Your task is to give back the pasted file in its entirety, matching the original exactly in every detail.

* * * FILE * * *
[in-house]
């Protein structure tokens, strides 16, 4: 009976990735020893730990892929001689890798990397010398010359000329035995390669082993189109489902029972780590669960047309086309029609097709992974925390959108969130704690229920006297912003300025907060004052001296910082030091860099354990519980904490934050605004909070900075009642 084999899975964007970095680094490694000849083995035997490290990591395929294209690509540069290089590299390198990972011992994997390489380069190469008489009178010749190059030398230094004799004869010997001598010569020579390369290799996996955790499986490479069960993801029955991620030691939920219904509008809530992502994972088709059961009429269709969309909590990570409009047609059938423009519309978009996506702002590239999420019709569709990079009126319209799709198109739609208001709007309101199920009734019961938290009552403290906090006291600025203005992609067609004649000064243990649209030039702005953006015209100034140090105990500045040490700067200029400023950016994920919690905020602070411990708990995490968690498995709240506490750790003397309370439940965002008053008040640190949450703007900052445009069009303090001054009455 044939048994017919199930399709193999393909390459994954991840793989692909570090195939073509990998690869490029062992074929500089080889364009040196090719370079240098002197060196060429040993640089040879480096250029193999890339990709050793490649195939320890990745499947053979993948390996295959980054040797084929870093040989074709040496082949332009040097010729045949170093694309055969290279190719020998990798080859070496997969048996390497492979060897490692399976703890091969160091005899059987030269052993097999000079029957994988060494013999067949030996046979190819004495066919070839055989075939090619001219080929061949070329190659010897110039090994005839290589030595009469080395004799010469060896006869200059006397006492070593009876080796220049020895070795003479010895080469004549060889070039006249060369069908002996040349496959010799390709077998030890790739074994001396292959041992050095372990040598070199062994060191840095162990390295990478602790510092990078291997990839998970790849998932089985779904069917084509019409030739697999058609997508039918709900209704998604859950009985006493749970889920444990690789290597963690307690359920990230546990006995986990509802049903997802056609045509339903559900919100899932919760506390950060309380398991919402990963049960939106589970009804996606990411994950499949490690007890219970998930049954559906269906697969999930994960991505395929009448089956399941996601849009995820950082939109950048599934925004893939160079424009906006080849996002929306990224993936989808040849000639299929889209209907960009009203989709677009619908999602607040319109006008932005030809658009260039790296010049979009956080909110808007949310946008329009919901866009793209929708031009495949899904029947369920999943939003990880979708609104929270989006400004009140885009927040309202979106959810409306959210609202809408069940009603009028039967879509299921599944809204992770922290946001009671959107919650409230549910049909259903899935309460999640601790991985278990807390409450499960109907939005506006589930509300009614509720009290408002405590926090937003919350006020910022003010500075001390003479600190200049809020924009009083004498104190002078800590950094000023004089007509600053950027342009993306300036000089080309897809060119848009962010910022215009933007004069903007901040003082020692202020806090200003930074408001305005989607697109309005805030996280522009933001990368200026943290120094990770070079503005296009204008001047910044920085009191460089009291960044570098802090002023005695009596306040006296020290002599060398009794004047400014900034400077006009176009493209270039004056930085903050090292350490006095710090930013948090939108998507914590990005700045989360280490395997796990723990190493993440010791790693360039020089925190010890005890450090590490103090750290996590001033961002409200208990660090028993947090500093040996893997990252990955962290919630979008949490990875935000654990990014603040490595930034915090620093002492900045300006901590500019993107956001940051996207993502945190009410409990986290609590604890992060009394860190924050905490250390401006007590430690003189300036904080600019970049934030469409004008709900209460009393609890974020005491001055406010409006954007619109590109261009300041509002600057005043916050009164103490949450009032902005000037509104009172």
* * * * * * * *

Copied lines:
[in-house]
């Protein structure tokens, strides 16, 4: 009976990735020893730990892929001689890798990397010398010359000329035995390669082993189109489902029972780590669960047309086309029609097709992974925390959108969130704690229920006297912003300025907060004052001296910082030091860099354990519980904490934050605004909070900075009642 084999899975964007970095680094490694000849083995035997490290990591395929294209690509540069290089590299390198990972011992994997390489380069190469008489009178010749190059030398230094004799004869010997001598010569020579390369290799996996955790499986490479069960993801029955991620030691939920219904509008809530992502994972088709059961009429269709969309909590990570409009047609059938423009519309978009996506702002590239999420019709569709990079009126319209799709198109739609208001709007309101199920009734019961938290009552403290906090006291600025203005992609067609004649000064243990649209030039702005953006015209100034140090105990500045040490700067200029400023950016994920919690905020602070411990708990995490968690498995709240506490750790003397309370439940965002008053008040640190949450703007900052445009069009303090001054009455 044939048994017919199930399709193999393909390459994954991840793989692909570090195939073509990998690869490029062992074929500089080889364009040196090719370079240098002197060196060429040993640089040879480096250029193999890339990709050793490649195939320890990745499947053979993948390996295959980054040797084929870093040989074709040496082949332009040097010729045949170093694309055969290279190719020998990798080859070496997969048996390497492979060897490692399976703890091969160091005899059987030269052993097999000079029957994988060494013999067949030996046979190819004495066919070839055989075939090619001219080929061949070329190659010897110039090994005839290589030595009469080395004799010469060896006869200059006397006492070593009876080796220049020895070795003479010895080469004549060889070039006249060369069908002996040349496959010799390709077998030890790739074994001396292959041992050095372990040598070199062994060191840095162990390295990478602790510092990078291997990839998970790849998932089985779904069917084509019409030739697999058609997508039918709900209704998604859950009985006493749970889920444990690789290597963690307690359920990230546990006995986990509802049903997802056609045509339903559900919100899932919760506390950060309380398991919402990963049960939106589970009804996606990411994950499949490690007890219970998930049954559906269906697969999930994960991505395929009448089956399941996601849009995820950082939109950048599934925004893939160079424009906006080849996002929306990224993936989808040849000639299929889209209907960009009203989709677009619908999602607040319109006008932005030809658009260039790296010049979009956080909110808007949310946008329009919901866009793209929708031009495949899904029947369920999943939003990880979708609104929270989006400004009140885009927040309202979106959810409306959210609202809408069940009603009028039967879509299921599944809204992770922290946001009671959107919650409230549910049909259903899935309460999640601790991985278990807390409450499960109907939005506006589930509300009614509720009290408002405590926090937003919350006020910022003010500075001390003479600190200049809020924009009083004498104190002078800590950094000023004089007509600053950027342009993306300036000089080309897809060119848009962010910022215009933007004069903007901040003082020692202020806090200003930074408001305005989607697109309005805030996280522009933001990368200026943290120094990770070079503005296009204008001047910044920085009191460089009291960044570098802090002023005695009596306040006296020290002599060398009794004047400014900034400077006009176009493209270039004056930085903050090292350490006095710090930013948090939108998507914590990005700045989360280490395997796990723990190493993440010791790693360039020089925190010890005890450090590490103090750290996590001033961002409200208990660090028993947090500093040996893997990252990955962290919630979008949490990875935000654990990014603040490595930034915090620093002492900045300006901590500019993107956001940051996207993502945190009410409990986290609590604890992060009394860190924050905490250390401006007590430690003189300036904080600019970049934030469409004008709900209460009393609890974020005491001055406010409006954007619109590109261009300041509002600057005043916050009164103490949450009032902005000037509104009172």